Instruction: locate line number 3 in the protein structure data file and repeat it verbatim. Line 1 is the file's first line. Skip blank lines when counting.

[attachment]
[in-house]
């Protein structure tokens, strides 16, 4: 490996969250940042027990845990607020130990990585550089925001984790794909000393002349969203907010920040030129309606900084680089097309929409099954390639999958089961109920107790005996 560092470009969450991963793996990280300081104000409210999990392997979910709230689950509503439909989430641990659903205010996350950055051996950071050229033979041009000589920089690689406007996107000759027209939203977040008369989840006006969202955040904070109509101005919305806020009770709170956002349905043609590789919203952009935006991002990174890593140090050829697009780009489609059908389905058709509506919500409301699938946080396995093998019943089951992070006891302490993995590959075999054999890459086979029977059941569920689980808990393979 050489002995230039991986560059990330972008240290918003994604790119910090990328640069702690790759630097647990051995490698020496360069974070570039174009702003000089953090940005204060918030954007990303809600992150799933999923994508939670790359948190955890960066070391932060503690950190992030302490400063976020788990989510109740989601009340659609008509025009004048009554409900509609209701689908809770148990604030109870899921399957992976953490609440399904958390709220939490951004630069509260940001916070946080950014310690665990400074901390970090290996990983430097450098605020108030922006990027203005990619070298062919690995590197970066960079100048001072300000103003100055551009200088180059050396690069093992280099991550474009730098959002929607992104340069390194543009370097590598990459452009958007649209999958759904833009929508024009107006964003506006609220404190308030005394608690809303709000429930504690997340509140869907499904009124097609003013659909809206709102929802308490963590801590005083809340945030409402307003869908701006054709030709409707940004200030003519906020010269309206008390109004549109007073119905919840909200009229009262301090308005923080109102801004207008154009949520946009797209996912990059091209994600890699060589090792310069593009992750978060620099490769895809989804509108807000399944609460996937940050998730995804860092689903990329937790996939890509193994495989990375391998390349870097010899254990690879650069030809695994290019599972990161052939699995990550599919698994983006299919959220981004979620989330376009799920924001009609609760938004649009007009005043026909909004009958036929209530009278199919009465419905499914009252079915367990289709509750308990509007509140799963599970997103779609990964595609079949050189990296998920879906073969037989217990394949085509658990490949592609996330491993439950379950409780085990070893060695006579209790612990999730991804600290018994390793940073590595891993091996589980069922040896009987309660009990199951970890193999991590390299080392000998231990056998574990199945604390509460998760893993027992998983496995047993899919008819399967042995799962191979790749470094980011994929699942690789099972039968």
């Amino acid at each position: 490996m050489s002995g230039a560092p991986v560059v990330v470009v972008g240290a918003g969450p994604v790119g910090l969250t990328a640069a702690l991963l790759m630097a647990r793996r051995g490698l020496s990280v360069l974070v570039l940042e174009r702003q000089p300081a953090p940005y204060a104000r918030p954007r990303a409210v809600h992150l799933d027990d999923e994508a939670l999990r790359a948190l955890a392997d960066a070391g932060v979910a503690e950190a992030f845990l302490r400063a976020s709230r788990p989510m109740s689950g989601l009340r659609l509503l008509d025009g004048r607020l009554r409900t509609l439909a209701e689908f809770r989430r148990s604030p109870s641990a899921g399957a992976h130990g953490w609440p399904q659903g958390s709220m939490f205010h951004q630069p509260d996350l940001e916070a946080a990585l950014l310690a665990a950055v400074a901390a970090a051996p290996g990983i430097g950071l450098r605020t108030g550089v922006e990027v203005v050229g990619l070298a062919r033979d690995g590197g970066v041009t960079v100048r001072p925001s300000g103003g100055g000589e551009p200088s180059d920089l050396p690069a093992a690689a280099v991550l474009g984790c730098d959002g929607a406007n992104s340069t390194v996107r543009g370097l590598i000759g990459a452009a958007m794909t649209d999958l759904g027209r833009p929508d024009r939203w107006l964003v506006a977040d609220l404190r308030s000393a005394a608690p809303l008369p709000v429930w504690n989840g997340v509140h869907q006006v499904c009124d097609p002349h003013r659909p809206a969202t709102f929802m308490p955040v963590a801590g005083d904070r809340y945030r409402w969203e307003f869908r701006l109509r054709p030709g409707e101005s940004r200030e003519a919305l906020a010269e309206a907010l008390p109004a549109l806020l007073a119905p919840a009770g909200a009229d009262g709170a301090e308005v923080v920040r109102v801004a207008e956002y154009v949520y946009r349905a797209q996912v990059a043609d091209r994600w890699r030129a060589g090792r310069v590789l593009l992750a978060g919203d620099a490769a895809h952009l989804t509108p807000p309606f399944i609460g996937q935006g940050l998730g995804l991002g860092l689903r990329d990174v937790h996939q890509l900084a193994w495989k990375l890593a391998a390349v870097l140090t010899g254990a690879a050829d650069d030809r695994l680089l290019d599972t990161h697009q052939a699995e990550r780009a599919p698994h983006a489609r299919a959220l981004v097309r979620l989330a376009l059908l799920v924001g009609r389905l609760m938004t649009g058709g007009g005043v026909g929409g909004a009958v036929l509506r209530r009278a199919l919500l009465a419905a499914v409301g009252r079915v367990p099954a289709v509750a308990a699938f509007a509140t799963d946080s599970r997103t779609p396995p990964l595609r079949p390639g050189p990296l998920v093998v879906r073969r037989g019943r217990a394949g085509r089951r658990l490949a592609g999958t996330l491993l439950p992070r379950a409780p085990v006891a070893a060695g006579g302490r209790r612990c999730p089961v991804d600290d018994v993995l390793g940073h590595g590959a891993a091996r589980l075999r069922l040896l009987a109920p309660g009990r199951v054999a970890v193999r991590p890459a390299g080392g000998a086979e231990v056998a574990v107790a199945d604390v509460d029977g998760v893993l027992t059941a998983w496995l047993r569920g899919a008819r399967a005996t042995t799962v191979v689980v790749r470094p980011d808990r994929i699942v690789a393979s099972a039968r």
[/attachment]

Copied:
């Amino acid at each position: 490996m050489s002995g230039a560092p991986v560059v990330v470009v972008g240290a918003g969450p994604v790119g910090l969250t990328a640069a702690l991963l790759m630097a647990r793996r051995g490698l020496s990280v360069l974070v570039l940042e174009r702003q000089p300081a953090p940005y204060a104000r918030p954007r990303a409210v809600h992150l799933d027990d999923e994508a939670l999990r790359a948190l955890a392997d960066a070391g932060v979910a503690e950190a992030f845990l302490r400063a976020s709230r788990p989510m109740s689950g989601l009340r659609l509503l008509d025009g004048r607020l009554r409900t509609l439909a209701e689908f809770r989430r148990s604030p109870s641990a899921g399957a992976h130990g953490w609440p399904q659903g958390s709220m939490f205010h951004q630069p509260d996350l940001e916070a946080a990585l950014l310690a665990a950055v400074a901390a970090a051996p290996g990983i430097g950071l450098r605020t108030g550089v922006e990027v203005v050229g990619l070298a062919r033979d690995g590197g970066v041009t960079v100048r001072p925001s300000g103003g100055g000589e551009p200088s180059d920089l050396p690069a093992a690689a280099v991550l474009g984790c730098d959002g929607a406007n992104s340069t390194v996107r543009g370097l590598i000759g990459a452009a958007m794909t649209d999958l759904g027209r833009p929508d024009r939203w107006l964003v506006a977040d609220l404190r308030s000393a005394a608690p809303l008369p709000v429930w504690n989840g997340v509140h869907q006006v499904c009124d097609p002349h003013r659909p809206a969202t709102f929802m308490p955040v963590a801590g005083d904070r809340y945030r409402w969203e307003f869908r701006l109509r054709p030709g409707e101005s940004r200030e003519a919305l906020a010269e309206a907010l008390p109004a549109l806020l007073a119905p919840a009770g909200a009229d009262g709170a301090e308005v923080v920040r109102v801004a207008e956002y154009v949520y946009r349905a797209q996912v990059a043609d091209r994600w890699r030129a060589g090792r310069v590789l593009l992750a978060g919203d620099a490769a895809h952009l989804t509108p807000p309606f399944i609460g996937q935006g940050l998730g995804l991002g860092l689903r990329d990174v937790h996939q890509l900084a193994w495989k990375l890593a391998a390349v870097l140090t010899g254990a690879a050829d650069d030809r695994l680089l290019d599972t990161h697009q052939a699995e990550r780009a599919p698994h983006a489609r299919a959220l981004v097309r979620l989330a376009l059908l799920v924001g009609r389905l609760m938004t649009g058709g007009g005043v026909g929409g909004a009958v036929l509506r209530r009278a199919l919500l009465a419905a499914v409301g009252r079915v367990p099954a289709v509750a308990a699938f509007a509140t799963d946080s599970r997103t779609p396995p990964l595609r079949p390639g050189p990296l998920v093998v879906r073969r037989g019943r217990a394949g085509r089951r658990l490949a592609g999958t996330l491993l439950p992070r379950a409780p085990v006891a070893a060695g006579g302490r209790r612990c999730p089961v991804d600290d018994v993995l390793g940073h590595g590959a891993a091996r589980l075999r069922l040896l009987a109920p309660g009990r199951v054999a970890v193999r991590p890459a390299g080392g000998a086979e231990v056998a574990v107790a199945d604390v509460d029977g998760v893993l027992t059941a998983w496995l047993r569920g899919a008819r399967a005996t042995t799962v191979v689980v790749r470094p980011d808990r994929i699942v690789a393979s099972a039968r």